Reflections on the London Author Fair – part 1

The London Author Fair on the 28th Feb 2014 attracted about 300 writers and other publishing industry folk. Many were like me ? experienced self-publishers looking for tips and advice as well as the chance to network ? others ranged from those new to writing to traditionally published authors. LAF had claimed to offer something for us all. The schedule was packed, with attendees choosing from four concurrent seminars or workshops every hour. My reflections on the sessions I attended follow but this is not a full write up; I didn”t make notes about the things I already knew or disagreed with! One thing all the speakers and attendees agreed on though is that publishing is changing and it”s changing fast. Everyone, including writers, needs to stay informed to be able to react to opportunities. LAF certainly helped me with that. In this first post I review what I heard about publishing as a business.

Seminar ? Author Entrepreneur: Why Your Book is Your Startup

Chair: Porter Anderson Speakers: Eileen Gittens (Blurb CEO), Gareth Howard (Authoright CEO) I was interested in this session because I take self-publishing seriously and do see it as going into business, same as any other publisher. The panel here agreed, saying that as an author entrepreneur you should identify your skills gaps then build an experienced and competent team around you who plug those gaps to ensure you produce a high quality book. The notion of crowdfunding for books was discussed as it can build an audience as well as generating funds for the project. It”s not something I feel comfortable with though as it requires all the marketing up front before you can show anyone what they”d be getting. Perhaps it would be more suitable for authors with a longer track record than mine? One thing I agreed with was that in any business, not just putting a book out, you need to be clear what success looks like for you so you can determine your priorities and identify what support you need. I want to produce a quality book which will be enjoyed by readers. So I have to invest (time and money) in everything from editing to marketing. A key point made was that the author entrepreneur needs to understand who their audience is.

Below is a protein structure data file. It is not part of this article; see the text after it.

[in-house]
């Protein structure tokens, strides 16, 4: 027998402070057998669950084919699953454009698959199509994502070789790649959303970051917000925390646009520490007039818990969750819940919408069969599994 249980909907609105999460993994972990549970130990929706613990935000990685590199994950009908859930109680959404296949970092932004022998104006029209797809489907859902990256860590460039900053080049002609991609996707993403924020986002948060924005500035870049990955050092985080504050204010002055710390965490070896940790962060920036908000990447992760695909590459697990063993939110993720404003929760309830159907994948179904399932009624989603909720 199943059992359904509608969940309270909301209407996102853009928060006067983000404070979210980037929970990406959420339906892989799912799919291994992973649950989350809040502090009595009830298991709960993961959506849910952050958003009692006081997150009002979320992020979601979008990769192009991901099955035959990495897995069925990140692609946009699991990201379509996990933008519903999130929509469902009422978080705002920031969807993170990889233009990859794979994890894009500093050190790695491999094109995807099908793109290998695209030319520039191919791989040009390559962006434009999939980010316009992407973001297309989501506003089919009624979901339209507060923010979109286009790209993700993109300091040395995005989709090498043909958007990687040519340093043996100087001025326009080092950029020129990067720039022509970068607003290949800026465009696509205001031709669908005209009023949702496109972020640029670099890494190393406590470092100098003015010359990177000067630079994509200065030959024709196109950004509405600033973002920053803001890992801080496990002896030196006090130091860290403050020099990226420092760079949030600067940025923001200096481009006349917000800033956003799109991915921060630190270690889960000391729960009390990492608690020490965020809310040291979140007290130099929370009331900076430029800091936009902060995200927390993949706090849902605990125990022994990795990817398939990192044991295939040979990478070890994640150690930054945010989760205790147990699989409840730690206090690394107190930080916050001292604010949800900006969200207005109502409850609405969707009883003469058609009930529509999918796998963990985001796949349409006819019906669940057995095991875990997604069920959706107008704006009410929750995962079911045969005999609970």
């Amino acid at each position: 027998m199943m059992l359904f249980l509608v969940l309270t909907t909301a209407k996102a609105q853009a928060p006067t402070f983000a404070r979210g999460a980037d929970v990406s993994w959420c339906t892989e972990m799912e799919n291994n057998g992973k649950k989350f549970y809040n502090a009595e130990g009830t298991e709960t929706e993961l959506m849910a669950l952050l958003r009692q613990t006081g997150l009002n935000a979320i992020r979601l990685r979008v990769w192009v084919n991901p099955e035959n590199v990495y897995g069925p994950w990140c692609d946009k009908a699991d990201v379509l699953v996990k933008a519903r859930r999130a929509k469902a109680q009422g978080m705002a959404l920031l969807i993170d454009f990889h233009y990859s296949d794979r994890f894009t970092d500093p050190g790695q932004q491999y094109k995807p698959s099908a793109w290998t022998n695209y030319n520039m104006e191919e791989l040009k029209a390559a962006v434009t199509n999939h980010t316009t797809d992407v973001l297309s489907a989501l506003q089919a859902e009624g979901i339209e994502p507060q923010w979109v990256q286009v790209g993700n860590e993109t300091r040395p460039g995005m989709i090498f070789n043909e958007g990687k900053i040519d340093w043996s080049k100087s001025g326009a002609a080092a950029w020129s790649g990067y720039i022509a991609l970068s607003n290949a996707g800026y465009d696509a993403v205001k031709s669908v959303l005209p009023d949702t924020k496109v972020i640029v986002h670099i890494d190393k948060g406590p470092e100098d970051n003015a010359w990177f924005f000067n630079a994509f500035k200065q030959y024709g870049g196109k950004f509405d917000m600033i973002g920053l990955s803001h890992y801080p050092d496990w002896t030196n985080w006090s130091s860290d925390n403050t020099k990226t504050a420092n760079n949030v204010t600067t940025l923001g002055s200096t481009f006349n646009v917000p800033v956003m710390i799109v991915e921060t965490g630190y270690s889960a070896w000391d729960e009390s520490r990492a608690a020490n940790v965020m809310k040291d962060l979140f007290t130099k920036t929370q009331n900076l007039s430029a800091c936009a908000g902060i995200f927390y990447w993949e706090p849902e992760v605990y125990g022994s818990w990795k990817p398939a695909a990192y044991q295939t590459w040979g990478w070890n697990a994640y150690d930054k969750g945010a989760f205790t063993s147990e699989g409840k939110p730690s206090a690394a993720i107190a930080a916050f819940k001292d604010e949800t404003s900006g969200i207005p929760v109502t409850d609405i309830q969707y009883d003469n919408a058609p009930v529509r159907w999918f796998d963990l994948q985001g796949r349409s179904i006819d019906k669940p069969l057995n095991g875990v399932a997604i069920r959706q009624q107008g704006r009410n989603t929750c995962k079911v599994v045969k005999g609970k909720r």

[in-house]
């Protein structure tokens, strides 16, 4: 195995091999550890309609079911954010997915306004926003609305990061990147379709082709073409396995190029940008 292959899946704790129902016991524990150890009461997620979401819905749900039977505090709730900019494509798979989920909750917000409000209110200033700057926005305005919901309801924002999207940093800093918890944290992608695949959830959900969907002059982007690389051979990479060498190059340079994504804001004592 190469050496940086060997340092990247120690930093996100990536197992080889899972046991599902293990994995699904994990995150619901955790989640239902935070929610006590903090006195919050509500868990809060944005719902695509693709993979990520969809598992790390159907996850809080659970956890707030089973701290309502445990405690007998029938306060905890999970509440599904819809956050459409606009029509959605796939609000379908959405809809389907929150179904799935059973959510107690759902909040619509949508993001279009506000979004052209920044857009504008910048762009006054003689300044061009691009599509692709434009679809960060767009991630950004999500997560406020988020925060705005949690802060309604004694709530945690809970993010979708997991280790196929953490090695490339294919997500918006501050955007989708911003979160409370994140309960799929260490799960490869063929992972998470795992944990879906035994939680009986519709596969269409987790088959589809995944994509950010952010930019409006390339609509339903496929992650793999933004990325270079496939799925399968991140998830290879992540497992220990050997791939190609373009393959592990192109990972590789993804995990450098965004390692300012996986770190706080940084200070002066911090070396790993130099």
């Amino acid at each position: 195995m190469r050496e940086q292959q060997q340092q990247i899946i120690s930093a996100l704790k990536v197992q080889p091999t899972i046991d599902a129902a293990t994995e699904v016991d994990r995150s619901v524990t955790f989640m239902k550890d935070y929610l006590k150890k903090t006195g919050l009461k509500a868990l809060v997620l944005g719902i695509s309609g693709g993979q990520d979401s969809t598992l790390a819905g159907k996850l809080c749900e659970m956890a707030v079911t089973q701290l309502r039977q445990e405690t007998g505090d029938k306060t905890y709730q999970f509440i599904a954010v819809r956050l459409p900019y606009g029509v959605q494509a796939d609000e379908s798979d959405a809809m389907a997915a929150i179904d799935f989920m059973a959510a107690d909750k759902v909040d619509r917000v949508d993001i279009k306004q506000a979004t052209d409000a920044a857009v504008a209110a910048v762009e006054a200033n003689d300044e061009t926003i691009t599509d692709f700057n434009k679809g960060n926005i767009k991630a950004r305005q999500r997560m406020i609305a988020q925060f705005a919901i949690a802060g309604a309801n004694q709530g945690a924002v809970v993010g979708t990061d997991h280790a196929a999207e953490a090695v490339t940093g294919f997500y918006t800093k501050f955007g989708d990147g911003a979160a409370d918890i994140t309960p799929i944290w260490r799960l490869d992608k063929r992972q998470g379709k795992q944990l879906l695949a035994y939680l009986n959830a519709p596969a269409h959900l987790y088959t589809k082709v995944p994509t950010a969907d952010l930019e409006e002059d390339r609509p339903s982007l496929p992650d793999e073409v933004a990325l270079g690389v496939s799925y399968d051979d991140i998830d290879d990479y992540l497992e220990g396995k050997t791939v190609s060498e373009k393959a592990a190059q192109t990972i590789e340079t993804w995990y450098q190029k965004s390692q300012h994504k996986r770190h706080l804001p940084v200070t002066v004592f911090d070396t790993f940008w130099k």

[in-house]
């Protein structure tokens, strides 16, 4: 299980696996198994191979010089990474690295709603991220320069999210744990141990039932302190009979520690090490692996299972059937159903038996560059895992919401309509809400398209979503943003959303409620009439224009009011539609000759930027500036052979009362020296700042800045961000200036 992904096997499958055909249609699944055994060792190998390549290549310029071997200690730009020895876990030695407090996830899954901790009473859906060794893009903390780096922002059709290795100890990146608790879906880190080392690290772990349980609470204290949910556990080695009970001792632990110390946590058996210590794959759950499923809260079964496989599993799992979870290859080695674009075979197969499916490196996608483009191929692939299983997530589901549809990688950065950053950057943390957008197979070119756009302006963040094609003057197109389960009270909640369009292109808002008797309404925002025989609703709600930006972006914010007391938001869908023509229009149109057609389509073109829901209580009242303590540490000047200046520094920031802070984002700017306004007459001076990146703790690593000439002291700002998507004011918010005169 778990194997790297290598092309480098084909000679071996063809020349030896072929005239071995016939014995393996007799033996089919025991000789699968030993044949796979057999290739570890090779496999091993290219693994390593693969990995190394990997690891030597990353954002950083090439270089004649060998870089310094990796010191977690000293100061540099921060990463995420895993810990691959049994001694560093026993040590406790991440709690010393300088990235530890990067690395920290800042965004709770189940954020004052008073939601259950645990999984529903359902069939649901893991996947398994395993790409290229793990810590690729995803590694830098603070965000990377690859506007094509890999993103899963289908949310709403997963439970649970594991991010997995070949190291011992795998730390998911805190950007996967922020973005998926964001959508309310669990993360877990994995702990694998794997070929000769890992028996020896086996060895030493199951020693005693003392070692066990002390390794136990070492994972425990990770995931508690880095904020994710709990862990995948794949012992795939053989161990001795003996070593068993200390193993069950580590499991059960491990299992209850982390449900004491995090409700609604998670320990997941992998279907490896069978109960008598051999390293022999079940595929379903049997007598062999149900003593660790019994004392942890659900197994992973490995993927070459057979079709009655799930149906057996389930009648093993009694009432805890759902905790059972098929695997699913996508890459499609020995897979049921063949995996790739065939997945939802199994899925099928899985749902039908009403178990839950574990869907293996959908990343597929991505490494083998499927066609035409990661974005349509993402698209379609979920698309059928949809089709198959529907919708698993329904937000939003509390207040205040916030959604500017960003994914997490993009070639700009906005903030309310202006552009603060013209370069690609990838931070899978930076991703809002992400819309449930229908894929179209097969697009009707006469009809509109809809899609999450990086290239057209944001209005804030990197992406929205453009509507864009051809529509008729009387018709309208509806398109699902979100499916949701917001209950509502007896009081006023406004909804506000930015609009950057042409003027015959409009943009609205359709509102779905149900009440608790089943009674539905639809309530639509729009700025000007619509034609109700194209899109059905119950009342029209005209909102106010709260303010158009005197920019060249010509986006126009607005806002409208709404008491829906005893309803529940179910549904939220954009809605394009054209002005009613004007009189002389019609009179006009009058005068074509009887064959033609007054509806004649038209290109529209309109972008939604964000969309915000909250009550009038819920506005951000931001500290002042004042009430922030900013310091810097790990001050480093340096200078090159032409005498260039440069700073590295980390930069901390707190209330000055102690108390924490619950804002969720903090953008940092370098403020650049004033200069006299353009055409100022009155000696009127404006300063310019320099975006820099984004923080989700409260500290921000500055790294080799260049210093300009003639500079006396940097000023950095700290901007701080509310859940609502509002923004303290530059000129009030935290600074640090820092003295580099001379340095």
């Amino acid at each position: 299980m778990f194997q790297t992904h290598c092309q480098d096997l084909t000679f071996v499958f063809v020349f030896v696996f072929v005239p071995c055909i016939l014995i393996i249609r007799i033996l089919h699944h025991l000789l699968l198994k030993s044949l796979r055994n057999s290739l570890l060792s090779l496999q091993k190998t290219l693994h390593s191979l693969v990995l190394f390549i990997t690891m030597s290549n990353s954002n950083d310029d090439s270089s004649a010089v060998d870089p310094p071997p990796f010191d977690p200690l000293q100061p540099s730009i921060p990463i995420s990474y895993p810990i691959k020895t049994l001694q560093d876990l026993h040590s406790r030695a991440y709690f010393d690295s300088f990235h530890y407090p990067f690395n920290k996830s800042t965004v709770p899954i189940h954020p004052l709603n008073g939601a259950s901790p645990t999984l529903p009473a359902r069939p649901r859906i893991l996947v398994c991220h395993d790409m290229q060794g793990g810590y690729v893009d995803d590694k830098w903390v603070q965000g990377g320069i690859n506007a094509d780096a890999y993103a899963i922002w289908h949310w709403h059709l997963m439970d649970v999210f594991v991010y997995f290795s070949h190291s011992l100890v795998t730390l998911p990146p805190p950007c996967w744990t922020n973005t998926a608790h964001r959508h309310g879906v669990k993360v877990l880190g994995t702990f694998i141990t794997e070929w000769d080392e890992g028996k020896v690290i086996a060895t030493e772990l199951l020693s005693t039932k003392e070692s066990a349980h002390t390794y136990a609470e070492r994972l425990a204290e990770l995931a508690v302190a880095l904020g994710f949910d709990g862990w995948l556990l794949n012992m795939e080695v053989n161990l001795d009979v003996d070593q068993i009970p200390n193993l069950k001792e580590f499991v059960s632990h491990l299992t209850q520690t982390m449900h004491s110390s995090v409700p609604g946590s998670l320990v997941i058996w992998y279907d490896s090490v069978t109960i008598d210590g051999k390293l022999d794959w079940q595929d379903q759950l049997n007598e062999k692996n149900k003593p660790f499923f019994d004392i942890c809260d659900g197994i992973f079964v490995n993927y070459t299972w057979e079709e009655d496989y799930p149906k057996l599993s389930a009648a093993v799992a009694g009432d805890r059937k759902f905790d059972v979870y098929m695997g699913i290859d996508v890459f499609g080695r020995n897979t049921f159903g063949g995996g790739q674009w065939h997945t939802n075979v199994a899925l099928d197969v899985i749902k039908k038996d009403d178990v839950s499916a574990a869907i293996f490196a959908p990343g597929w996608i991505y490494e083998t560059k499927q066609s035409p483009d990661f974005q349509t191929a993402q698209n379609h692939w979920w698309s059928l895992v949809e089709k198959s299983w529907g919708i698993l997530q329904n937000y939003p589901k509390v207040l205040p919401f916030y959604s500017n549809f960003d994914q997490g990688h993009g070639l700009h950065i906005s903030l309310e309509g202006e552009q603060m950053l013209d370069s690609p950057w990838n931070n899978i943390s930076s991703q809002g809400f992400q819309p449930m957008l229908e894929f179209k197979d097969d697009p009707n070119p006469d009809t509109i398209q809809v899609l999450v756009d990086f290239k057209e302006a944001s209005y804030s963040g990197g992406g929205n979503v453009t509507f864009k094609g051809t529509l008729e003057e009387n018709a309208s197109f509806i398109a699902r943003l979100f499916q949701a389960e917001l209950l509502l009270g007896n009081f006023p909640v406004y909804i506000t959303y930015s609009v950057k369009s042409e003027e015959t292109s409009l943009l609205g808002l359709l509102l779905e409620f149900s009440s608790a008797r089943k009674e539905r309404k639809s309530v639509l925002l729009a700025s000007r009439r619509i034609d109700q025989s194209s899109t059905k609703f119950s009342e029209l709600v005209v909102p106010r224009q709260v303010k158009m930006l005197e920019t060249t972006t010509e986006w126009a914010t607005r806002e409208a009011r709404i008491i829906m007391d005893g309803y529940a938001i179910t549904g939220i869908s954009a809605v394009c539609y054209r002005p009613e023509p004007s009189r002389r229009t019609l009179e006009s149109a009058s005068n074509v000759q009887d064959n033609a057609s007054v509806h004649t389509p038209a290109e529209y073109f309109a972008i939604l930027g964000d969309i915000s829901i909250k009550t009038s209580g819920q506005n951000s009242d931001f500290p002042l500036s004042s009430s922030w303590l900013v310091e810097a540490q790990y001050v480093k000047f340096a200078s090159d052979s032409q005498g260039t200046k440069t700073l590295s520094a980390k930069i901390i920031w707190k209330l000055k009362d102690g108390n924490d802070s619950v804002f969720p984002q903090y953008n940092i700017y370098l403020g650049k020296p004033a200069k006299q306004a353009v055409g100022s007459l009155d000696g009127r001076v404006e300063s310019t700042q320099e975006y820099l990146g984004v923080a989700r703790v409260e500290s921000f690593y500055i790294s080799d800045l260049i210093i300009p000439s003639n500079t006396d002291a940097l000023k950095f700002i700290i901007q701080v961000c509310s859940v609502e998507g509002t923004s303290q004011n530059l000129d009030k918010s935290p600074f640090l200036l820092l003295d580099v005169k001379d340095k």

Seminar ? The Business of Books

Chair: Philip Jones (The Bookseller), Speakers: John Thompson (academic), Suzanne Baboneau (Simon & Schuster), Simon Skinner (Neilsen), Holly Bennion (Wiley) The panel each spoke for a few moments about how they currently perceive trends in publishing: Simon Skinner said Neilsen figures show increased sales in Children”s, YA & Educational books with a small decrease in Adult Fiction. Non-fiction remains the largest part of the market. Women buy more books overall. Men are more likely to be e-book only purchasers. Print only adults tend to be in the A/B or E social classification. Holly Bennion spoke about the importance of being able to drive revenue from content in other forms such as licensing different channels. Book sales alone are rarely viable for publishers of non-fiction. Wiley see around 60% of their sales through Amazon. The ways people discover books tends to be emotive eg a recommendation from a friend or reading a review. They then go online to shop. HB”s decision to commission a non-fiction book is based on: the author being an expert with a brilliant book/unique content; that she knows who”s going to buy the book; that the author has an established presence/platform. She says that publishers then amplify that platform and polish the book. Suzanne Baboneau mentioned that publishers do look at the Amazon bestseller charts to find successful indie authors, but more so from their US office. In the UK they have less resource for that type of discovery. Look out for more of my reflections on the day – in which I hear from literary agents and the heroes of any story – the authors. Katharine D”Souza